Bandarenka: "Whenever I talk to someone or write press-releases I emphasize that Mojazarplata is part of Wage Indicator network. However from the feedback of the readers we can conclude that they identify us more as a local resource. Maybe this is due to our editorial content which if full of diverse local information."

You are also in charge of the Mojazarplata projects in other countries, like the Ukraine, Kazakhstan and Azerbaijan. How are those projects going?

Bandarenka: "Unfortunately not as good as in Belarus, but I hope they catch up. It is not an easy project. And we have only one free lance web-manager in each country. Recruitment is crucial. She or he should be multifunctional and have management, marketing, PR and journalist skills, plus know of course Internet and at least basic English. Furthermore in Kazakhstan there are Internet restrictions and in Azerbaijan Internet is still underdeveloped as compared even to Belarus or Ukraine. Still we hope that the Salary Check for Ukraine will be done this summer and Kazakhstan and Azerbaijan in the autumn."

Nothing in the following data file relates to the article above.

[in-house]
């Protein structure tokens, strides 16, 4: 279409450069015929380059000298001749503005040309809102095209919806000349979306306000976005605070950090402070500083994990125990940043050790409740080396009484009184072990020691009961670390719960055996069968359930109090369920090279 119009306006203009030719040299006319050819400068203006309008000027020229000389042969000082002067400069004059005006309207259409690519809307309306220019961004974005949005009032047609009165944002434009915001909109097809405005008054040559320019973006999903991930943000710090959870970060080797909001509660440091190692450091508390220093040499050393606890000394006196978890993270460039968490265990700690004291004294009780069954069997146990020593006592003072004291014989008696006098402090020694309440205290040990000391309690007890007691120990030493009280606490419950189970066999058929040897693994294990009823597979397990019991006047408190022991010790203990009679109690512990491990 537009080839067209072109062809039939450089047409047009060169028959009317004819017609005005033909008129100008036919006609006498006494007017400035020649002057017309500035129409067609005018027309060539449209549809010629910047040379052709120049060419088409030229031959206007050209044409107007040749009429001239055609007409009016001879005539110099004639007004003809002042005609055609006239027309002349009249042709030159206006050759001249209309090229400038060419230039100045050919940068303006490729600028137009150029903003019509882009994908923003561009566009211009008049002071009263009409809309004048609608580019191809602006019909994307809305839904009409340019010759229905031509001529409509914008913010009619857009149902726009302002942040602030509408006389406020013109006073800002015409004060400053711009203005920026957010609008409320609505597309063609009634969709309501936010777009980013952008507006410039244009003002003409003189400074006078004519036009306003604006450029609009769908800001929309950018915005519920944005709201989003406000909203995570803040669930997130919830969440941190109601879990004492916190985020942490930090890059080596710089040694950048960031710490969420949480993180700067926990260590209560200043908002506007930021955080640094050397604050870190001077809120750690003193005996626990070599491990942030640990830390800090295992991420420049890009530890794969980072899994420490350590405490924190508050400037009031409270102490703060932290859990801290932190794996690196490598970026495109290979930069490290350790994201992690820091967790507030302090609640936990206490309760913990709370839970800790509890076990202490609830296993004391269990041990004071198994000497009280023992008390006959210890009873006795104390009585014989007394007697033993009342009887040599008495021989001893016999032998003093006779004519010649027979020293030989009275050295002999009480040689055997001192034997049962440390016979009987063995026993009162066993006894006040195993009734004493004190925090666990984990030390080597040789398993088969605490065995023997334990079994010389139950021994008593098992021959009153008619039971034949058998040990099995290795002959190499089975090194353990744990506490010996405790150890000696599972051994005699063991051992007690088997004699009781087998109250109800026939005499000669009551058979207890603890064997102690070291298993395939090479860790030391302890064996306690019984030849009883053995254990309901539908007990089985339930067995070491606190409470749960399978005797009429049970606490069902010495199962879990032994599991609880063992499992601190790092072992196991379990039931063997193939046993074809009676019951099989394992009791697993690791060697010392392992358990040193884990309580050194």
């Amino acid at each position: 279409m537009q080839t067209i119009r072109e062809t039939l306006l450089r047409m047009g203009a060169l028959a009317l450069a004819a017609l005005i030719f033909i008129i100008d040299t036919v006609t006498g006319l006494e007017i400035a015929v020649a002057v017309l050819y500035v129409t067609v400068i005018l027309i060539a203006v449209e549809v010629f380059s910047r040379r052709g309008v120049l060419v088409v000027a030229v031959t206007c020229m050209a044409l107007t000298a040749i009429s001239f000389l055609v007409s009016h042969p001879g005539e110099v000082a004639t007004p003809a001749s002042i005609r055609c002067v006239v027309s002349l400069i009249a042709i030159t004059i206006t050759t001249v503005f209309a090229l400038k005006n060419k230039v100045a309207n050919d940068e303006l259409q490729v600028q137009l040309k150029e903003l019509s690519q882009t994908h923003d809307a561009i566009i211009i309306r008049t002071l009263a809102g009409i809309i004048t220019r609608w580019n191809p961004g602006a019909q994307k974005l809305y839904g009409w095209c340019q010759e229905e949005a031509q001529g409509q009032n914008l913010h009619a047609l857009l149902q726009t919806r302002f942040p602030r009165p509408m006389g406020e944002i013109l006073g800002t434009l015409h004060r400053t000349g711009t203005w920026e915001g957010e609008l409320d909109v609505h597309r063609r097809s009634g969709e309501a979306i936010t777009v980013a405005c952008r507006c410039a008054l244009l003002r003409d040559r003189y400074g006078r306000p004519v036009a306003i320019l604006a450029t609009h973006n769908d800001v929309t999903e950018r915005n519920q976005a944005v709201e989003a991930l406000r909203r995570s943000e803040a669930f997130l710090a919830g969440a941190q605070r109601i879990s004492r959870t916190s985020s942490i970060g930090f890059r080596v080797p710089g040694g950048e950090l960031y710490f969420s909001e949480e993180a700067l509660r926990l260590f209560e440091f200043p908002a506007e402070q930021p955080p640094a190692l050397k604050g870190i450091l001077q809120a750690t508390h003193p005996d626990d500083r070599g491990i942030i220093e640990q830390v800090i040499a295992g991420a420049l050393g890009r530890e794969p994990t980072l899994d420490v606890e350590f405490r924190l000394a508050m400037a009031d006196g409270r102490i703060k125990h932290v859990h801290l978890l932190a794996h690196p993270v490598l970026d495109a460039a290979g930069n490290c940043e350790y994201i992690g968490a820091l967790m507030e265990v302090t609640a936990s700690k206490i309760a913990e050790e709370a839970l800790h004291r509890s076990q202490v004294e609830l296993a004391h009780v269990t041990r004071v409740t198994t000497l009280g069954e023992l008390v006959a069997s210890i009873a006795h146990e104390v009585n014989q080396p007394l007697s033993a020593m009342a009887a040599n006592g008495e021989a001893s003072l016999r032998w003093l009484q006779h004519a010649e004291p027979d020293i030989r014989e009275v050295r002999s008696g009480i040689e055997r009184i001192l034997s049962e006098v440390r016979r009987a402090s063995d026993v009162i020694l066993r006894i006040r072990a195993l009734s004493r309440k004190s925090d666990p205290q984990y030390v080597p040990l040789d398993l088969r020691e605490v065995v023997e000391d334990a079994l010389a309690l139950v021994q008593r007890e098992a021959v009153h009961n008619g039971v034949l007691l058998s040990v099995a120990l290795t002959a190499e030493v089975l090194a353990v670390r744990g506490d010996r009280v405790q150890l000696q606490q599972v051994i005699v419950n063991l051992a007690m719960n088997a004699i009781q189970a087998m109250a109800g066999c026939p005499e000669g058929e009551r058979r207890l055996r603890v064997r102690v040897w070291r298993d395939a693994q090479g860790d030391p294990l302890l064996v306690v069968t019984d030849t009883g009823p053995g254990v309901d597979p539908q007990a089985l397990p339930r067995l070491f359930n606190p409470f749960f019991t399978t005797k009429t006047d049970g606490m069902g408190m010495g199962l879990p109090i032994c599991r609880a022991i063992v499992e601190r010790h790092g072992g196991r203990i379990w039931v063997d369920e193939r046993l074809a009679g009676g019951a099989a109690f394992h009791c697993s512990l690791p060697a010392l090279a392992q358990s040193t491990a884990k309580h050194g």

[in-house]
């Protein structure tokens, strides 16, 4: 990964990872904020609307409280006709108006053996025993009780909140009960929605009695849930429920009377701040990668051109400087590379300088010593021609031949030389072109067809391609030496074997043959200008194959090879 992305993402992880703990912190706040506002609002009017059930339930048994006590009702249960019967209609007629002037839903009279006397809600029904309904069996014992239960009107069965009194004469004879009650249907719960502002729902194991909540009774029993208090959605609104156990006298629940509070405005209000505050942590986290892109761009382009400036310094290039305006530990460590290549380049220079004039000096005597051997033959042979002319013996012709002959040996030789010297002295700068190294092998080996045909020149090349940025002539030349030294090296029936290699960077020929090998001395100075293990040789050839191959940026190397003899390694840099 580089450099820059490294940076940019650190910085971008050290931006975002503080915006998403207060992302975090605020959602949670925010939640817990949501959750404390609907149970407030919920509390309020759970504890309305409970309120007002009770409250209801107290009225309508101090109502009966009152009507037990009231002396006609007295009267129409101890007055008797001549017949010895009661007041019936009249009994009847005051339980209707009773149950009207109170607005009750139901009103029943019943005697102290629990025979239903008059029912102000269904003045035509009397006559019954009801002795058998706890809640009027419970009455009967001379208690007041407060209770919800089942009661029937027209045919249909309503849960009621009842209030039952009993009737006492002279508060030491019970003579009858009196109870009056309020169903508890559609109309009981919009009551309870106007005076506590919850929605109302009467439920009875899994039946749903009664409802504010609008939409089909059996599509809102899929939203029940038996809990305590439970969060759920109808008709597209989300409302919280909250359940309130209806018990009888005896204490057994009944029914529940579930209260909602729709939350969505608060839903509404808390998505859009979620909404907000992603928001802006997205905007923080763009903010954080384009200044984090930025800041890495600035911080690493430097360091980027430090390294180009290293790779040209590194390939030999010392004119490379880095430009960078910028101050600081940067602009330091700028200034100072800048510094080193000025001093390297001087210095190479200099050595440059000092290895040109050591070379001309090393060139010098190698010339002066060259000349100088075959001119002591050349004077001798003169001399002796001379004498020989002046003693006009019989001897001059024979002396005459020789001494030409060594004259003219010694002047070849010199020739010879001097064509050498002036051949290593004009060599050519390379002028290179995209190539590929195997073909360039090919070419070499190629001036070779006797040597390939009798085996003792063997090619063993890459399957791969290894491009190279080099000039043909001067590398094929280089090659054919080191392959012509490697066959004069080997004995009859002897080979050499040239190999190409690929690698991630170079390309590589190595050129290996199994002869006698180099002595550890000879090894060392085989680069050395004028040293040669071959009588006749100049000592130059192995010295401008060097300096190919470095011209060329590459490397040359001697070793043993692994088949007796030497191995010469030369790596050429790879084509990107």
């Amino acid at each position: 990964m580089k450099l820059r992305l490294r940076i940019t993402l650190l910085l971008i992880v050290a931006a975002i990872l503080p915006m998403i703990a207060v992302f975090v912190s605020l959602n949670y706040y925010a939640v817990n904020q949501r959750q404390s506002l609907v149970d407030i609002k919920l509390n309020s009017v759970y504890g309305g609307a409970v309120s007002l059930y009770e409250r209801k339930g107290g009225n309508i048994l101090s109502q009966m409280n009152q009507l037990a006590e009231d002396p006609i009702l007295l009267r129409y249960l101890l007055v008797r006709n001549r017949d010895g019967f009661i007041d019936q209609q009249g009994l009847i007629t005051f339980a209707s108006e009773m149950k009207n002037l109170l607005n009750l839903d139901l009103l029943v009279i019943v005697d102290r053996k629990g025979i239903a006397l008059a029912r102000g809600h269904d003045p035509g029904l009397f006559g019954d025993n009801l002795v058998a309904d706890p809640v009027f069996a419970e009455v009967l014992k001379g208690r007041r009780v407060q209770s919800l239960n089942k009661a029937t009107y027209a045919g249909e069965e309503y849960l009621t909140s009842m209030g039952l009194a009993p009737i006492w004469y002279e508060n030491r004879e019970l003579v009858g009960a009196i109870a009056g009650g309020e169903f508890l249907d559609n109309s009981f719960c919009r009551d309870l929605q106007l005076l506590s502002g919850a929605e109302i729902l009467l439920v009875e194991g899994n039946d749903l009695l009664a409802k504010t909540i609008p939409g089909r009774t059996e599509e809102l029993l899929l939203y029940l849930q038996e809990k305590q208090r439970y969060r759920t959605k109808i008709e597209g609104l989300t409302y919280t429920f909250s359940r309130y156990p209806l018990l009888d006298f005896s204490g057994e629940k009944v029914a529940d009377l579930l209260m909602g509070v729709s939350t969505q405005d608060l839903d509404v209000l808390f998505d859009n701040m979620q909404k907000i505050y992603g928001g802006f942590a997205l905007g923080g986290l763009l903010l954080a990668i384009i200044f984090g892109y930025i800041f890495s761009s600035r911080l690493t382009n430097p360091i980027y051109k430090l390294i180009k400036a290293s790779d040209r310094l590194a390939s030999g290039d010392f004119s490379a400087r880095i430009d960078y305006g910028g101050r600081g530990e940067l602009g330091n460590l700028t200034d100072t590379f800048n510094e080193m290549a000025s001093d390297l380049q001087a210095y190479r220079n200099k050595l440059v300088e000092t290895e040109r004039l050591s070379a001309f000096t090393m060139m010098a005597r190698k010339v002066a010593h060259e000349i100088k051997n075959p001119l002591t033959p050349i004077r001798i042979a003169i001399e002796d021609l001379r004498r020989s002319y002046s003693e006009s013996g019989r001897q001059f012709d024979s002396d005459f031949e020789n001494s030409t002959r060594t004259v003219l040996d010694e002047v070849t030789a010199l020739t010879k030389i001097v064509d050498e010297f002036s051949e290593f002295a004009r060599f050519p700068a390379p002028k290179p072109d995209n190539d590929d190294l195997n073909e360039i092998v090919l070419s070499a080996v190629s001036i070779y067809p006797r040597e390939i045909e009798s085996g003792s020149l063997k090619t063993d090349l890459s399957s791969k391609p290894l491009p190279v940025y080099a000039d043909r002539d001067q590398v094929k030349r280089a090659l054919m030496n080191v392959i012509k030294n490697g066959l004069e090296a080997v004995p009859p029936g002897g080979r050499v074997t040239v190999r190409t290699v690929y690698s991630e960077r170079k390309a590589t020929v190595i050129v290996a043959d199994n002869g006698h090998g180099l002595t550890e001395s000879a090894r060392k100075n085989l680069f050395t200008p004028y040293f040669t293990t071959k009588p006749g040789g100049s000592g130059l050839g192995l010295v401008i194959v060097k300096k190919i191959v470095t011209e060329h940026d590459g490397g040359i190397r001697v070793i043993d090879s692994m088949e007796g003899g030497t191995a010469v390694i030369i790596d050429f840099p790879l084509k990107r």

What has she learned while working in the project, and what can be improved? 

Bandarenka: "People involved in the project should just communicate more with each other. Communication and asking questions are crucial for the success of projects which are very innovative for NIS but I am sure for Africa and Latin America, too. And if you would never ask, you will never know how it works. Web-managers should be aware of what and why they are doing this job. But first they should avoid saying: it is impossible in my country. It won’t work as our situation here is different." 

Go to our Salary Checks for other countries here.